After Superintendent Lewis Ferebee joined Indianapolis Public Schools in 2013, one of his first accomplishments was determining that the district had a $8.4 million surplus rather than the ballooning deficit the prior administration reported.

But fast forward less than five years, and the district budget has gotten much tighter. Officials expect to spend about $21 million more than the district takes in this year. The deficit is so severe that district leaders are making the case to the voters on the November ballot that it needs $220 million more for operating expenses over eight years to continue meeting the needs of students.

So how did the state’s largest district go from having extra cash to an intractable deficit? In part, it’s because Ferebee’s administration made big investments in his early years — for example, spending on teacher pay increases and more autonomy for schools. But the district, which educates many of the poorest students in the state, also saw its state funding drop. We’ll spell out how and why here.

Here’s a look at how funding for district schools has changed in recent years:

The largest chunk of school revenue in Indiana comes from the state, and every two years, the legislature crafts a formula for determining how much money each district will get per student. That pays for the bulk of the operating costs, such as teacher salaries. But in recent years, lawmakers have cut funding for Indianapolis Public Schools.

Over the last five years, the amount of money both per pupil and in total the district gets from the state has steadily declined. In 2013-14, the district received more than $254 million from the state. That included a base per-pupil tuition, plus money for students from low-income families and special programs such as career and technical education. Four years later, that amount had dropped by close to $24 million to about $230 million, according to state data.

Some of that decline was likely because district enrollment fell by about 620 students over that period. But that drop is not nearly enough to account for losing $24 million in funding.

Indianapolis Public Schools has historically gotten more money from the state because it educates many students in poverty. But there is always a tension over how to make funding fair between urban districts with large numbers of low-income families and middle-class districts that receive substantially less funding per pupil from the state.

In recent years, state lawmakers have eliminated several programs that tended to provide high-poverty districts with extra money, such as aid districts once received to soften the financial blow when enrollment dropped. Between 2013-14 and 2016-17, the district lost about $7.4 million in basic funding and money for full-day kindergarten.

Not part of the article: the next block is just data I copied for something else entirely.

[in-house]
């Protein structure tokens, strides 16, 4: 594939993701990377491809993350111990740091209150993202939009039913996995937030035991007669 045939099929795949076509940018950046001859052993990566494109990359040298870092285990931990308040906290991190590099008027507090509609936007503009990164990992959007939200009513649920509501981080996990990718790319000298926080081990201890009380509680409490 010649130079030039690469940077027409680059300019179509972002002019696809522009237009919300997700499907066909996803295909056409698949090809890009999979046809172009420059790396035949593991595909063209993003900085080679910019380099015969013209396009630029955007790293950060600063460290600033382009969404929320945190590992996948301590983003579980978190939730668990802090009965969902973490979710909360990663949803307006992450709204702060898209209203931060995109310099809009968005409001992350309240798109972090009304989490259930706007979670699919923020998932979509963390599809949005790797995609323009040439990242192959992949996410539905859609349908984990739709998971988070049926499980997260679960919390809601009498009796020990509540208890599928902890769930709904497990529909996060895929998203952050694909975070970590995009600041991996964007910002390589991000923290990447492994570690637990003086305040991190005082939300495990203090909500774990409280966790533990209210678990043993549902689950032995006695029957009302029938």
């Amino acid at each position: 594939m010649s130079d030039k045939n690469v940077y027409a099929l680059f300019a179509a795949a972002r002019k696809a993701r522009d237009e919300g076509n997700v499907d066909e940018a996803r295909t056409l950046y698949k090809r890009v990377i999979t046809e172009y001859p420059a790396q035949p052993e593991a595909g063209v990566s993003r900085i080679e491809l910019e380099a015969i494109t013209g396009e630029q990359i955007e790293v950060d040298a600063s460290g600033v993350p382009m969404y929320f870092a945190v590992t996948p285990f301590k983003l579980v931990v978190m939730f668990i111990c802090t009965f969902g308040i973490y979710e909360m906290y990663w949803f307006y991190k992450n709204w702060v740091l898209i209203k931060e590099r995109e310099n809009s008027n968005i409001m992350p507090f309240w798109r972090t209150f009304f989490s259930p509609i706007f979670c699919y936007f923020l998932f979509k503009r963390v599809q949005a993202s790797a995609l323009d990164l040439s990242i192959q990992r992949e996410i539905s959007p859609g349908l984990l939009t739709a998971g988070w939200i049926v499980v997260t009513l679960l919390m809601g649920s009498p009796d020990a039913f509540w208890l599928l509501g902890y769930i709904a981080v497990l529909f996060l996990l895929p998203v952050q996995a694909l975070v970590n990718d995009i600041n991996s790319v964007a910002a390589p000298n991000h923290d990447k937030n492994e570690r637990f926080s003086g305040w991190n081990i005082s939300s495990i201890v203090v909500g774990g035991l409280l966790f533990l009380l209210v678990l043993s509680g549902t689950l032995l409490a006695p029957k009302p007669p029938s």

The state has also cut millions of dollars from the amount of money, known as complexity, that Indianapolis Public Schools receives for high-needs students, such as those from low-income families. Between 2013-14 and 2016-17, the district’s complexity funding fell by about $14 million to about $57 million.

There are a few reasons Indianapolis Public Schools is getting less funding for poor students from the state. Over the last several years, Indiana has dramatically cut complexity funding across the state, and it has changed the way it counts students in poverty.

Three years ago, Indiana changed the way it calculates poverty in schools. It now uses participation in programs such as welfare and food stamps to determine how much aid district’s receive for educating poor students instead of the number of students eligible for subsidized meals or textbooks, a move that some argued would reduce poverty funding for districts.

The Indianapolis Public Schools poverty rate could also be changing. The number of students who are poor enough to qualify for subsidized meals has declined in recent years to about 73.2 percent. But that number is almost certainly undercounting poverty, since the district began giving free meals to all students in 2014-15. Because of that, families no longer need to file qualifying paperwork to get the benefits of the program.

Indianapolis Public Schools serves a community that includes many poor families, and the median income of about $32,000 per year is $18,500 less than the state as a whole, according to 2016 data from the American Community Survey.

Federal funding makes up a smaller portion of the district’s budget, but over the long term, it also fell as part of a national trend. The district received about $55 million in federal funding in 2016-17, according to a district report. That funding has held relatively steady over the last three years, but it is down about $18 million from the most recent peak in 2012-13.

That cliff came when recession-era stimulus funding ended, and the federal government made other cuts to education, according to Indianapolis Public Schools chief financial manager Weston Young.

One bright spot for the district is growing local funding, which pays for expenses like busing and building maintenance. The district received about $136 million in local funding in 2016-17, up about $5 million from 2013-14. That includes money that the district makes from leasing or selling property. Indianapolis Public Schools officials say local revenue is growing because property values in the district boundaries are rising and driving up property tax revenue.